University of Pennsylvania Museum of Archaeology and Anthropology

Wampum Research: Notes from the Trail – 2014-2015


By: Margaret Bruchac

June 29, 2015

Margaret Bruchac, Stephanie Mach, and Lise Puyo at the Canadian Museum of Currency, in Gatineau, Quebec.
Margaret Bruchac, Stephanie Mach, and Lise Puyo at the Canadian Museum of Currency, in Gatineau, Quebec. Photograph by Margaret Bruchac.

In May 2014, three members of the “Wampum Trail” research team (Dr. Margaret Bruchac with research assistants Lise Puyo and Stephanie Mach) set out to follow a century-old trail left by University of Pennsylvania anthropologist Frank G. Speck. With funding from the Penn Museum and the Department of Anthropology, we made an ambitious list of wampum in museum collections to examine. We also received encouragement and guidance from Haudenosaunee wampum experts like Richard W. Hill (Tuscarora, Coordinator of the Deyohahá:ge Indigenous Knowledge Centre) and G. Peter Jemison (Seneca, Coordinator of Ganondagan Historic Site). Our goal was to chart the distribution of wampum belts into museums; along the trail, we discovered much more.

Our research and interviews took us into the collections of thirteen museums and five tribal nations across the northeastern United States and Canada, including: the Archives of Nicolet Seminary; Canadian Museum of History; Kanehsatake Mohawk Nation; Mashantucket Pequot Museum and Research Center; McCord Museum; Museum of Currency; Ndakinna Education Center; New York State Museum; Peabody Essex Museum; Peabody Museum of Archaeology and Ethnology at Harvard University; Penn Museum; Tantaquidgeon Indian Museum; and the Yale Peabody Museum of Natural History, among others.

Chief Curtis Nelson (Mohawk) and Margaret Bruchac with wampum belt recently repatriated to Kanehsatake Oka Nation, Quebec.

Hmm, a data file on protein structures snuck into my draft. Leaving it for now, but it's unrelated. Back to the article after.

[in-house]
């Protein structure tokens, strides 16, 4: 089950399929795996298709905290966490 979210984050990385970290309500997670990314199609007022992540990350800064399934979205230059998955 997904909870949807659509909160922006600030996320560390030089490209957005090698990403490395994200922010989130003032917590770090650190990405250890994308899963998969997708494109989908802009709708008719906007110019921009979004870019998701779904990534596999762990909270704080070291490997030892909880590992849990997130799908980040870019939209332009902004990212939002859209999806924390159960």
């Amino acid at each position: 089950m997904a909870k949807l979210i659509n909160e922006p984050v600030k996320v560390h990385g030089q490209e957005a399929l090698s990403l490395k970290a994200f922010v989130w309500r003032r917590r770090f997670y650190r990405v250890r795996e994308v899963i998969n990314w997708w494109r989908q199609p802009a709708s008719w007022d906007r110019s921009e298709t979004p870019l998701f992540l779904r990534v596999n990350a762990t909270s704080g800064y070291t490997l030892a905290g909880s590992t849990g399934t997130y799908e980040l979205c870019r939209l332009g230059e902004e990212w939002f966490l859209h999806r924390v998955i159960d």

Chief Curtis Nelson (Mohawk) and Margaret Bruchac with wampum belt recently repatriated to Kanehsatake Oka Nation, Quebec. Photograph by Lise Puyo.

During the salvage anthropology era (from the 1870s-1920s), wampum belts and other Indigenous items left tribal communities and entered the collections of different museums, often without clear records of their tribal identities or symbolic meanings. Over time, Indigenous meanings were often replaced by misleading stereotypes and idiosyncratic interpretations. In general, we found that misrepresentations of wampum (such as the notion that wampum belts are inherently unidentifiable) reflected, not the erasure of Indigenous memories, but the influence of processes that separated these objects from communities. In some cases, we found that data housed in one museum shed light on poorly identified wampum in another museum. Through close material analysis of a sampling of individual wampum beads, strings, collars, and belts, we recovered a wealth of lost information about these old objects. Through interviews with curators, scholars, and Native American wampum keepers, we also recovered new insights into wampum semiotics and display that reflect the evolving relations among Indigenous people and museums.

Close-up photo of old wampum shell beads from an unidentified New York archaeological site. Note the wide range of hole sizes, variations in color with the faded purple beads, and the striations, cracks, and weathering from exposure. Photographed by Lise Puyo in a private collection in Cornish, New Hampshire.
Wampum shell beads from an unidentified 17th century New York archaeological site. Photograph by Margaret Bruchac.
Detail of mid-18th century wampum belt showing the inclusion of a single blue glass bead in the original weave of shell wampum beads.
Detail of mid-18th century wampum belt showing the inclusion of a single blue glass bead in the original weave of shell wampum beads. Photograph by Lise Puyo.

The most intriguing insights emerged from our observations of the physical details of wampum construction. We found:

  • clear visual distinctions among different sizes and sources of shell beads (quahog, whelk, and conch)
  • anomalous beads (stone, bone, clay, glass, rounded beads, and painted beads) in historic shell bead belts
  • various weaving materials (sinew, hemp, leather, linen, and cotton) and distinct patterns of twining warp and weft
  • various treatments of warp and weft, including rubbing with dye (red ochre, vermillion, ash, and paint), and wrapping, knotting, or braiding of edges and ends
  • evidence of the re-use of older beads and leather warps in newer belts